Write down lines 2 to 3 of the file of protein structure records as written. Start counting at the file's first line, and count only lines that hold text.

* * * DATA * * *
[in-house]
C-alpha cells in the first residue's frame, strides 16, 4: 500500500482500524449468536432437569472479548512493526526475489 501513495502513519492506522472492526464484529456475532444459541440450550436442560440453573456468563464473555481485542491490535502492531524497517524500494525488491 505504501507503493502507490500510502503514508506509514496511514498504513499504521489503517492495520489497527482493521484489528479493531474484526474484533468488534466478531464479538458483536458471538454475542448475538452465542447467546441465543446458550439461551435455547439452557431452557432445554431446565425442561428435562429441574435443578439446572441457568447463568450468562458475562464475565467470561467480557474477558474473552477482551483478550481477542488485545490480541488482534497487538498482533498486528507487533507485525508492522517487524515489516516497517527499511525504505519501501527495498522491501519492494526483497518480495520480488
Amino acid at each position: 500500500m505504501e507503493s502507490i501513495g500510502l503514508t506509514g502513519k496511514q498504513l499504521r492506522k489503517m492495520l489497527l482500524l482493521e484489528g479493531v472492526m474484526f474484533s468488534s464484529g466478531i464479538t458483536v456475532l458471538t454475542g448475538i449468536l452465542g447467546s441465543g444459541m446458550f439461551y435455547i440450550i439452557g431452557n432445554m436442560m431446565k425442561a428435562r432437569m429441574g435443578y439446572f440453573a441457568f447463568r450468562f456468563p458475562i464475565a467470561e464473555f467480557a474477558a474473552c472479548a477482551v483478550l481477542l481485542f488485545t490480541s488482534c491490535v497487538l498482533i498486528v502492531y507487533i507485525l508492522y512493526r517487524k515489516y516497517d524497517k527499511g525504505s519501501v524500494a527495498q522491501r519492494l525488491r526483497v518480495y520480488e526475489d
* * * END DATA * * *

C-alpha cells in the first residue's frame, strides 16, 4: 500500500482500524449468536432437569472479548512493526526475489 501513495502513519492506522472492526464484529456475532444459541440450550436442560440453573456468563464473555481485542491490535502492531524497517524500494525488491 505504501507503493502507490500510502503514508506509514496511514498504513499504521489503517492495520489497527482493521484489528479493531474484526474484533468488534466478531464479538458483536458471538454475542448475538452465542447467546441465543446458550439461551435455547439452557431452557432445554431446565425442561428435562429441574435443578439446572441457568447463568450468562458475562464475565467470561467480557474477558474473552477482551483478550481477542488485545490480541488482534497487538498482533498486528507487533507485525508492522517487524515489516516497517527499511525504505519501501527495498522491501519492494526483497518480495520480488
Amino acid at each position: 500500500m505504501e507503493s502507490i501513495g500510502l503514508t506509514g502513519k496511514q498504513l499504521r492506522k489503517m492495520l489497527l482500524l482493521e484489528g479493531v472492526m474484526f474484533s468488534s464484529g466478531i464479538t458483536v456475532l458471538t454475542g448475538i449468536l452465542g447467546s441465543g444459541m446458550f439461551y435455547i440450550i439452557g431452557n432445554m436442560m431446565k425442561a428435562r432437569m429441574g435443578y439446572f440453573a441457568f447463568r450468562f456468563p458475562i464475565a467470561e464473555f467480557a474477558a474473552c472479548a477482551v483478550l481477542l481485542f488485545t490480541s488482534c491490535v497487538l498482533i498486528v502492531y507487533i507485525l508492522y512493526r517487524k515489516y516497517d524497517k527499511g525504505s519501501v524500494a527495498q522491501r519492494l525488491r526483497v518480495y520480488e526475489d